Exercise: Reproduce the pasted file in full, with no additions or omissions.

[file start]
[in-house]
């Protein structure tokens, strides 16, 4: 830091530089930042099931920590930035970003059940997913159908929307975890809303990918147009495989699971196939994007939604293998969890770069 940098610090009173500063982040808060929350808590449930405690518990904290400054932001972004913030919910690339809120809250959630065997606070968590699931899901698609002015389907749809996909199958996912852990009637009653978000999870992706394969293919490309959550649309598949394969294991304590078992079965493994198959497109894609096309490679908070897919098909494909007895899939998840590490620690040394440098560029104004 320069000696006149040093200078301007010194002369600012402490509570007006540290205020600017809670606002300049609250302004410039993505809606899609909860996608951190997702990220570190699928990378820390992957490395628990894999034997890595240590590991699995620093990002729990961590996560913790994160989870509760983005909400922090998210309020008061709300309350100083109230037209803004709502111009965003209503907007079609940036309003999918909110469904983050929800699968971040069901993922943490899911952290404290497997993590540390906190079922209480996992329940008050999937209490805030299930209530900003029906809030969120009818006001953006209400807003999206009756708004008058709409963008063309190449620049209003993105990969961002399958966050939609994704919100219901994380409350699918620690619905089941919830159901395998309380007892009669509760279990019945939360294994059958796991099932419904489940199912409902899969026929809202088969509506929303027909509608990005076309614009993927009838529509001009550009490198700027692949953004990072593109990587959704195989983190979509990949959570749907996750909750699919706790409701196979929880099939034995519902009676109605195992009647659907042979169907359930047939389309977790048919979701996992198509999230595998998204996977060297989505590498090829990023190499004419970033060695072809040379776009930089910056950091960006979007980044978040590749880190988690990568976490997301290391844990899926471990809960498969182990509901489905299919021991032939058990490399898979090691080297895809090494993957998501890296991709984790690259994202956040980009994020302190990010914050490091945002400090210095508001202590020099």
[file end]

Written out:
[in-house]
């Protein structure tokens, strides 16, 4: 830091530089930042099931920590930035970003059940997913159908929307975890809303990918147009495989699971196939994007939604293998969890770069 940098610090009173500063982040808060929350808590449930405690518990904290400054932001972004913030919910690339809120809250959630065997606070968590699931899901698609002015389907749809996909199958996912852990009637009653978000999870992706394969293919490309959550649309598949394969294991304590078992079965493994198959497109894609096309490679908070897919098909494909007895899939998840590490620690040394440098560029104004 320069000696006149040093200078301007010194002369600012402490509570007006540290205020600017809670606002300049609250302004410039993505809606899609909860996608951190997702990220570190699928990378820390992957490395628990894999034997890595240590590991699995620093990002729990961590996560913790994160989870509760983005909400922090998210309020008061709300309350100083109230037209803004709502111009965003209503907007079609940036309003999918909110469904983050929800699968971040069901993922943490899911952290404290497997993590540390906190079922209480996992329940008050999937209490805030299930209530900003029906809030969120009818006001953006209400807003999206009756708004008058709409963008063309190449620049209003993105990969961002399958966050939609994704919100219901994380409350699918620690619905089941919830159901395998309380007892009669509760279990019945939360294994059958796991099932419904489940199912409902899969026929809202088969509506929303027909509608990005076309614009993927009838529509001009550009490198700027692949953004990072593109990587959704195989983190979509990949959570749907996750909750699919706790409701196979929880099939034995519902009676109605195992009647659907042979169907359930047939389309977790048919979701996992198509999230595998998204996977060297989505590498090829990023190499004419970033060695072809040379776009930089910056950091960006979007980044978040590749880190988690990568976490997301290391844990899926471990809960498969182990509901489905299919021991032939058990490399898979090691080297895809090494993957998501890296991709984790690259994202956040980009994020302190990010914050490091945002400090210095508001202590020099």